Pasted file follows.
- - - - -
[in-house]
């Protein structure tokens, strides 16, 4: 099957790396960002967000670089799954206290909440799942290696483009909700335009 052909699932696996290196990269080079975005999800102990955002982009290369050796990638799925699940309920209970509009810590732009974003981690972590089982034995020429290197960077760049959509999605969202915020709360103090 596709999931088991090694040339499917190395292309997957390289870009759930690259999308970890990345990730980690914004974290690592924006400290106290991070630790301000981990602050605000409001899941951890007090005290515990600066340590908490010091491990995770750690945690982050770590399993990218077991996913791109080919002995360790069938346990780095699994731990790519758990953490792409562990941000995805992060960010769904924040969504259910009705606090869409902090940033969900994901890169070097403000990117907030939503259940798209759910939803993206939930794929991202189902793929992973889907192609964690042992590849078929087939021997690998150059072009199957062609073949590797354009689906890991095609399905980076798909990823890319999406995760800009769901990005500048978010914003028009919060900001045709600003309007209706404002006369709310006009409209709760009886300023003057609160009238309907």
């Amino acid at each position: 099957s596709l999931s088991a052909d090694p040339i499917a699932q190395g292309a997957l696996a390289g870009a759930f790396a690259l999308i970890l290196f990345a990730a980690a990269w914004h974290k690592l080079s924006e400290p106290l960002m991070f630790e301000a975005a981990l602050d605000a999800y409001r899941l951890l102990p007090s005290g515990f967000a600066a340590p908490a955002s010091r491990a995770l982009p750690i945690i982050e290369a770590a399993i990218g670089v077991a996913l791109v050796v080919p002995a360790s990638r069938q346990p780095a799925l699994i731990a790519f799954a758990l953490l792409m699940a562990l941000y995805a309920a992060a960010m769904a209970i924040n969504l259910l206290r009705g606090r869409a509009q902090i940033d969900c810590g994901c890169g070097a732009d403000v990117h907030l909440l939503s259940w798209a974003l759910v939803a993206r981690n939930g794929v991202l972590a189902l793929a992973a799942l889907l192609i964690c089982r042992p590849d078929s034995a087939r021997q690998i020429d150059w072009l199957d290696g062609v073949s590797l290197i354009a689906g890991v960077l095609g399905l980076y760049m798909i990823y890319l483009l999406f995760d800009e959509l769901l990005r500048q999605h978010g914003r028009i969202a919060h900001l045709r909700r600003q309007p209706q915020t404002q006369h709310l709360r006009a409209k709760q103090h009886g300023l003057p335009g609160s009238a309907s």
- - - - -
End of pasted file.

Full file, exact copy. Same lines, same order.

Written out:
[in-house]
């Protein structure tokens, strides 16, 4: 099957790396960002967000670089799954206290909440799942290696483009909700335009 052909699932696996290196990269080079975005999800102990955002982009290369050796990638799925699940309920209970509009810590732009974003981690972590089982034995020429290197960077760049959509999605969202915020709360103090 596709999931088991090694040339499917190395292309997957390289870009759930690259999308970890990345990730980690914004974290690592924006400290106290991070630790301000981990602050605000409001899941951890007090005290515990600066340590908490010091491990995770750690945690982050770590399993990218077991996913791109080919002995360790069938346990780095699994731990790519758990953490792409562990941000995805992060960010769904924040969504259910009705606090869409902090940033969900994901890169070097403000990117907030939503259940798209759910939803993206939930794929991202189902793929992973889907192609964690042992590849078929087939021997690998150059072009199957062609073949590797354009689906890991095609399905980076798909990823890319999406995760800009769901990005500048978010914003028009919060900001045709600003309007209706404002006369709310006009409209709760009886300023003057609160009238309907």
């Amino acid at each position: 099957s596709l999931s088991a052909d090694p040339i499917a699932q190395g292309a997957l696996a390289g870009a759930f790396a690259l999308i970890l290196f990345a990730a980690a990269w914004h974290k690592l080079s924006e400290p106290l960002m991070f630790e301000a975005a981990l602050d605000a999800y409001r899941l951890l102990p007090s005290g515990f967000a600066a340590p908490a955002s010091r491990a995770l982009p750690i945690i982050e290369a770590a399993i990218g670089v077991a996913l791109v050796v080919p002995a360790s990638r069938q346990p780095a799925l699994i731990a790519f799954a758990l953490l792409m699940a562990l941000y995805a309920a992060a960010m769904a209970i924040n969504l259910l206290r009705g606090r869409a509009q902090i940033d969900c810590g994901c890169g070097a732009d403000v990117h907030l909440l939503s259940w798209a974003l759910v939803a993206r981690n939930g794929v991202l972590a189902l793929a992973a799942l889907l192609i964690c089982r042992p590849d078929s034995a087939r021997q690998i020429d150059w072009l199957d290696g062609v073949s590797l290197i354009a689906g890991v960077l095609g399905l980076y760049m798909i990823y890319l483009l999406f995760d800009e959509l769901l990005r500048q999605h978010g914003r028009i969202a919060h900001l045709r909700r600003q309007p209706q915020t404002q006369h709310l709360r006009a409209k709760q103090h009886g300023l003057p335009g609160s009238a309907s």